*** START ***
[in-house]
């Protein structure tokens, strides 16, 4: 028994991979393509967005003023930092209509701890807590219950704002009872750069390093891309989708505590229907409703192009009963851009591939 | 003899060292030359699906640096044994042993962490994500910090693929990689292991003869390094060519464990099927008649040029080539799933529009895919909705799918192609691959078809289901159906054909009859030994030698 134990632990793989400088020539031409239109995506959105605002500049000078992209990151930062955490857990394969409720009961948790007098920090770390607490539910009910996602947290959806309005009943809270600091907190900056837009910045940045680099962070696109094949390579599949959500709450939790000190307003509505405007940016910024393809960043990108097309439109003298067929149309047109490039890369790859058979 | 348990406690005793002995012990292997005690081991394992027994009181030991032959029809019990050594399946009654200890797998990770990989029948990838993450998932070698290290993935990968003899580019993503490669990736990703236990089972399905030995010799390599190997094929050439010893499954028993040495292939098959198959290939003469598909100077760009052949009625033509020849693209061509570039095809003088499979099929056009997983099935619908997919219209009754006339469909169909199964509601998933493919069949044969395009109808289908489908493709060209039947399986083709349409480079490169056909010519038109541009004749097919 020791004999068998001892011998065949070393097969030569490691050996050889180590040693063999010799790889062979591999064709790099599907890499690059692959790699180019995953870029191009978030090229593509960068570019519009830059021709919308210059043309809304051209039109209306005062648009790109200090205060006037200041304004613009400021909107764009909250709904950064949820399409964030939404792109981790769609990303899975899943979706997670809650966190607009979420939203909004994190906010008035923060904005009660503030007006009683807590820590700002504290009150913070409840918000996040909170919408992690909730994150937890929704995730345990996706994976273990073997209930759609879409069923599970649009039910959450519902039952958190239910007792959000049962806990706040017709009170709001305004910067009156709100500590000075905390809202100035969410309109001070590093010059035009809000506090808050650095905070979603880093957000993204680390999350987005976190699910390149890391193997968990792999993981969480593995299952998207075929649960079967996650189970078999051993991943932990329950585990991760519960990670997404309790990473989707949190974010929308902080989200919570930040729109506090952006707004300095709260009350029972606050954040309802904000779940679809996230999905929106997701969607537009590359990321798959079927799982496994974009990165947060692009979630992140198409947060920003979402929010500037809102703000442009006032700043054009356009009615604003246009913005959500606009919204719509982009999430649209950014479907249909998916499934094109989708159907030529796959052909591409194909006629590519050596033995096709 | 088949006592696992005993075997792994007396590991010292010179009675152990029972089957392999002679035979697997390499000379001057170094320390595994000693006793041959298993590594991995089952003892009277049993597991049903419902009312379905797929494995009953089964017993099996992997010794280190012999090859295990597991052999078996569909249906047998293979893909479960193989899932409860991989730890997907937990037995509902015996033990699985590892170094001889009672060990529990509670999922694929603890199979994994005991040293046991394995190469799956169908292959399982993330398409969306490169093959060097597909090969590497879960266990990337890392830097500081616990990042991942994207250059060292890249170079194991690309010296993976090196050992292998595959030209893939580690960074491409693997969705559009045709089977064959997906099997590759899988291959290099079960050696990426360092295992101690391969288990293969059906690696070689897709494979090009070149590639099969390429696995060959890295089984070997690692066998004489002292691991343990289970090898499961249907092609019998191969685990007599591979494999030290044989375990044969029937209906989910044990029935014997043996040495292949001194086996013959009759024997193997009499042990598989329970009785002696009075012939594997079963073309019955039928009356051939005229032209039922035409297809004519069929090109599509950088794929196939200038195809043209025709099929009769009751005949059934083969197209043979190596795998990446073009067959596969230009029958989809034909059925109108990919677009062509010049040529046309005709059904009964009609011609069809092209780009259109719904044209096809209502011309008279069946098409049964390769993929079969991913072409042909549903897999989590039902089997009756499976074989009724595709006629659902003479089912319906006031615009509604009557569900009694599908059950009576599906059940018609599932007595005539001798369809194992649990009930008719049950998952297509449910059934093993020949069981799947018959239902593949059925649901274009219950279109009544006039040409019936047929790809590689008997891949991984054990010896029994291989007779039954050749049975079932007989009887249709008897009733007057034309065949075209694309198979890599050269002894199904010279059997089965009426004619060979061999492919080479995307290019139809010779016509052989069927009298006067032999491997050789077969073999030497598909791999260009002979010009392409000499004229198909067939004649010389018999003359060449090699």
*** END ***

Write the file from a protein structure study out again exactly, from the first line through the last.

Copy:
[in-house]
């Protein structure tokens, strides 16, 4: 028994991979393509967005003023930092209509701890807590219950704002009872750069390093891309989708505590229907409703192009009963851009591939 | 003899060292030359699906640096044994042993962490994500910090693929990689292991003869390094060519464990099927008649040029080539799933529009895919909705799918192609691959078809289901159906054909009859030994030698 134990632990793989400088020539031409239109995506959105605002500049000078992209990151930062955490857990394969409720009961948790007098920090770390607490539910009910996602947290959806309005009943809270600091907190900056837009910045940045680099962070696109094949390579599949959500709450939790000190307003509505405007940016910024393809960043990108097309439109003298067929149309047109490039890369790859058979 | 348990406690005793002995012990292997005690081991394992027994009181030991032959029809019990050594399946009654200890797998990770990989029948990838993450998932070698290290993935990968003899580019993503490669990736990703236990089972399905030995010799390599190997094929050439010893499954028993040495292939098959198959290939003469598909100077760009052949009625033509020849693209061509570039095809003088499979099929056009997983099935619908997919219209009754006339469909169909199964509601998933493919069949044969395009109808289908489908493709060209039947399986083709349409480079490169056909010519038109541009004749097919 020791004999068998001892011998065949070393097969030569490691050996050889180590040693063999010799790889062979591999064709790099599907890499690059692959790699180019995953870029191009978030090229593509960068570019519009830059021709919308210059043309809304051209039109209306005062648009790109200090205060006037200041304004613009400021909107764009909250709904950064949820399409964030939404792109981790769609990303899975899943979706997670809650966190607009979420939203909004994190906010008035923060904005009660503030007006009683807590820590700002504290009150913070409840918000996040909170919408992690909730994150937890929704995730345990996706994976273990073997209930759609879409069923599970649009039910959450519902039952958190239910007792959000049962806990706040017709009170709001305004910067009156709100500590000075905390809202100035969410309109001070590093010059035009809000506090808050650095905070979603880093957000993204680390999350987005976190699910390149890391193997968990792999993981969480593995299952998207075929649960079967996650189970078999051993991943932990329950585990991760519960990670997404309790990473989707949190974010929308902080989200919570930040729109506090952006707004300095709260009350029972606050954040309802904000779940679809996230999905929106997701969607537009590359990321798959079927799982496994974009990165947060692009979630992140198409947060920003979402929010500037809102703000442009006032700043054009356009009615604003246009913005959500606009919204719509982009999430649209950014479907249909998916499934094109989708159907030529796959052909591409194909006629590519050596033995096709 | 088949006592696992005993075997792994007396590991010292010179009675152990029972089957392999002679035979697997390499000379001057170094320390595994000693006793041959298993590594991995089952003892009277049993597991049903419902009312379905797929494995009953089964017993099996992997010794280190012999090859295990597991052999078996569909249906047998293979893909479960193989899932409860991989730890997907937990037995509902015996033990699985590892170094001889009672060990529990509670999922694929603890199979994994005991040293046991394995190469799956169908292959399982993330398409969306490169093959060097597909090969590497879960266990990337890392830097500081616990990042991942994207250059060292890249170079194991690309010296993976090196050992292998595959030209893939580690960074491409693997969705559009045709089977064959997906099997590759899988291959290099079960050696990426360092295992101690391969288990293969059906690696070689897709494979090009070149590639099969390429696995060959890295089984070997690692066998004489002292691991343990289970090898499961249907092609019998191969685990007599591979494999030290044989375990044969029937209906989910044990029935014997043996040495292949001194086996013959009759024997193997009499042990598989329970009785002696009075012939594997079963073309019955039928009356051939005229032209039922035409297809004519069929090109599509950088794929196939200038195809043209025709099929009769009751005949059934083969197209043979190596795998990446073009067959596969230009029958989809034909059925109108990919677009062509010049040529046309005709059904009964009609011609069809092209780009259109719904044209096809209502011309008279069946098409049964390769993929079969991913072409042909549903897999989590039902089997009756499976074989009724595709006629659902003479089912319906006031615009509604009557569900009694599908059950009576599906059940018609599932007595005539001798369809194992649990009930008719049950998952297509449910059934093993020949069981799947018959239902593949059925649901274009219950279109009544006039040409019936047929790809590689008997891949991984054990010896029994291989007779039954050749049975079932007989009887249709008897009733007057034309065949075209694309198979890599050269002894199904010279059997089965009426004619060979061999492919080479995307290019139809010779016509052989069927009298006067032999491997050789077969073999030497598909791999260009002979010009392409000499004229198909067939004649010389018999003359060449090699």